NHS workers are increasingly taking to social media to describe the appalling conditions patients are having to endure and staff are having to work in. Many of these workers have remained anonymous, but the Guardian has now published harrowing comments from named staff.

NHS staff speak of “coming close to tears”, “apologising to patients” and that it’s no longer “people will die” due to the situation, but “people are dying.” Will, a paramedic, told the Guardian of attending a lady who had been waiting 18 hours for an ambulance.

“She was saturated in her own urine and faeces. Confused, scared and septic. She was 63 and normally well. This could be you. Time to declare a critical incident; this is a humanitarian crisis.”

In contrast, Barclay’s social media has been full of boasts about the NHS app and people completing the couch to 5K challenge, but little about the problems people face trying to make it from an ambulance into a hospital bed. 

The Junior Doctor section of the BMA has even produced a Where’s Barclay? in the style of Where’s Wally? 

In an interview on Times Radio, Dr Ian Higginson, a vice-president of the Royal College of Emergency Medicine, pointed out the lack of response from government ministers to the situation:

“There’s been a remarkable lack of what I would call meaningful engagement for quite some time from many political leaders. And what we tend to hear trotted out is the same old stuff rather than any acceptance that what myself on behalf of my colleagues within emergency medicine, what other colleagues in other parts of the health service are saying, is real.”

NHS England did send out its Chief Strategy Officer Chris Hopson to cast doubt over the talk of  over 500 deaths a week, with Hopson saying: “We don’t recognise these numbers. We need to be very careful about jumping to conclusions about excess mortality numbers and their cause without a full and detailed look at the evidence which is now under way.”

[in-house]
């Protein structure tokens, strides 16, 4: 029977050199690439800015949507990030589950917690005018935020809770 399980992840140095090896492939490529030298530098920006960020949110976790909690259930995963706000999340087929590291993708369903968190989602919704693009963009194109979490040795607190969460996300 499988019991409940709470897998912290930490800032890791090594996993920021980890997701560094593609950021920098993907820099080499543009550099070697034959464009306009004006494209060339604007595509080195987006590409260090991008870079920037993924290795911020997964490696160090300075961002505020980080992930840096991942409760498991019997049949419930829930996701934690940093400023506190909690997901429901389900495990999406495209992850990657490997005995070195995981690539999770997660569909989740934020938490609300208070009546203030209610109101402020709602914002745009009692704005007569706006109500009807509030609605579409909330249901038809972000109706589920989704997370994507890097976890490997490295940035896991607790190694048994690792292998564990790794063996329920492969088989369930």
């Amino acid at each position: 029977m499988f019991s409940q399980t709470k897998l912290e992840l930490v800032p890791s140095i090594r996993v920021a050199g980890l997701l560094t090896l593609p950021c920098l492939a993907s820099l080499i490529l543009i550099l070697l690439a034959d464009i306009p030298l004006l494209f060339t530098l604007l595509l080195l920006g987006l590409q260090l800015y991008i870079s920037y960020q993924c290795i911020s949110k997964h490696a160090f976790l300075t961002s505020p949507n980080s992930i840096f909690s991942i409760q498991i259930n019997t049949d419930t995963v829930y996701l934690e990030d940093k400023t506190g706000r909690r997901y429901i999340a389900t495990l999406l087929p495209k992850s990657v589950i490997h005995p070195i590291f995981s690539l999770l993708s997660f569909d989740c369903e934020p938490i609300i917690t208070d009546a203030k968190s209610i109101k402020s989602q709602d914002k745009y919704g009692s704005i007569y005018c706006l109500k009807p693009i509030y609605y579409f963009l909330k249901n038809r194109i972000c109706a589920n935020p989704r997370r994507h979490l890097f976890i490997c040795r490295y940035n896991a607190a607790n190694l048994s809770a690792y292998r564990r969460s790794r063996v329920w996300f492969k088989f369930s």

Speaking on BBC Radio 4’s Today programme, Dr Higginson said the “appalling” waits could not be blamed on winter flu or Covid and warned of attempts to “discredit” figures estimating that as many as 500 people are dying each week because of the delays.

“These are real figures and I worry that we’re going to hear attempts to spin and manipulate this data and discredit it. I think if we hear that, we’ve got to say no – that is spin. This is a real problem. It’s happening now in our emergency departments.”

“If you’re at the frontline, you know that this is a longstanding problem. This isn’t a short-term thing.” 

Phil Banfield, the chair of the BMA, said the future of the NHS is “balanced on a knife-edge” but “it is solely within Government’s gift to pull this back from the brink.” However, despite repeated invitations, the government has refused to sit down and talk about the situation, “their [the government] silence is deafening.” 

Dr Banfield added that the situation is “a political choice and patients are dying unnecessarily because of that choice.”